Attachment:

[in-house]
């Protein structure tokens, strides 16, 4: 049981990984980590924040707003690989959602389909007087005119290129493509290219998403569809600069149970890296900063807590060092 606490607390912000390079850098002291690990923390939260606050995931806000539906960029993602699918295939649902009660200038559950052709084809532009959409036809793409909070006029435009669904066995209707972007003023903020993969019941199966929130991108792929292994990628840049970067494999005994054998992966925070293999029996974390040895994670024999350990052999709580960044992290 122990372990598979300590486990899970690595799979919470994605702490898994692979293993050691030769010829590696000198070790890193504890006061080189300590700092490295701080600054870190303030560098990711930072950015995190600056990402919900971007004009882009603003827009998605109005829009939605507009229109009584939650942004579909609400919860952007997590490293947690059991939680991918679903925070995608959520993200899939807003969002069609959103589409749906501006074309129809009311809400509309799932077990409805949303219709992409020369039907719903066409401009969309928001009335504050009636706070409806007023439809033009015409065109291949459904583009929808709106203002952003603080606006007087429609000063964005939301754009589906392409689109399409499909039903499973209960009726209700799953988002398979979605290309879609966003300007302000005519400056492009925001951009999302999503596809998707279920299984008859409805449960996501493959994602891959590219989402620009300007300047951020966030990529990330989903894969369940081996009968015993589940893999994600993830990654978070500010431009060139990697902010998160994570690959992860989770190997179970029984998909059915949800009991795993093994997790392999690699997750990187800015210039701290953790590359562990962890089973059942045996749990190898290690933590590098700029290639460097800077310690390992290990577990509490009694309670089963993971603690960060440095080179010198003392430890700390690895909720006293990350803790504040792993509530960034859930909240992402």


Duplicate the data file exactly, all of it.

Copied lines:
[in-house]
């Protein structure tokens, strides 16, 4: 049981990984980590924040707003690989959602389909007087005119290129493509290219998403569809600069149970890296900063807590060092 606490607390912000390079850098002291690990923390939260606050995931806000539906960029993602699918295939649902009660200038559950052709084809532009959409036809793409909070006029435009669904066995209707972007003023903020993969019941199966929130991108792929292994990628840049970067494999005994054998992966925070293999029996974390040895994670024999350990052999709580960044992290 122990372990598979300590486990899970690595799979919470994605702490898994692979293993050691030769010829590696000198070790890193504890006061080189300590700092490295701080600054870190303030560098990711930072950015995190600056990402919900971007004009882009603003827009998605109005829009939605507009229109009584939650942004579909609400919860952007997590490293947690059991939680991918679903925070995608959520993200899939807003969002069609959103589409749906501006074309129809009311809400509309799932077990409805949303219709992409020369039907719903066409401009969309928001009335504050009636706070409806007023439809033009015409065109291949459904583009929808709106203002952003603080606006007087429609000063964005939301754009589906392409689109399409499909039903499973209960009726209700799953988002398979979605290309879609966003300007302000005519400056492009925001951009999302999503596809998707279920299984008859409805449960996501493959994602891959590219989402620009300007300047951020966030990529990330989903894969369940081996009968015993589940893999994600993830990654978070500010431009060139990697902010998160994570690959992860989770190997179970029984998909059915949800009991795993093994997790392999690699997750990187800015210039701290953790590359562990962890089973059942045996749990190898290690933590590098700029290639460097800077310690390992290990577990509490009694309670089963993971603690960060440095080179010198003392430890700390690895909720006293990350803790504040792993509530960034859930909240992402």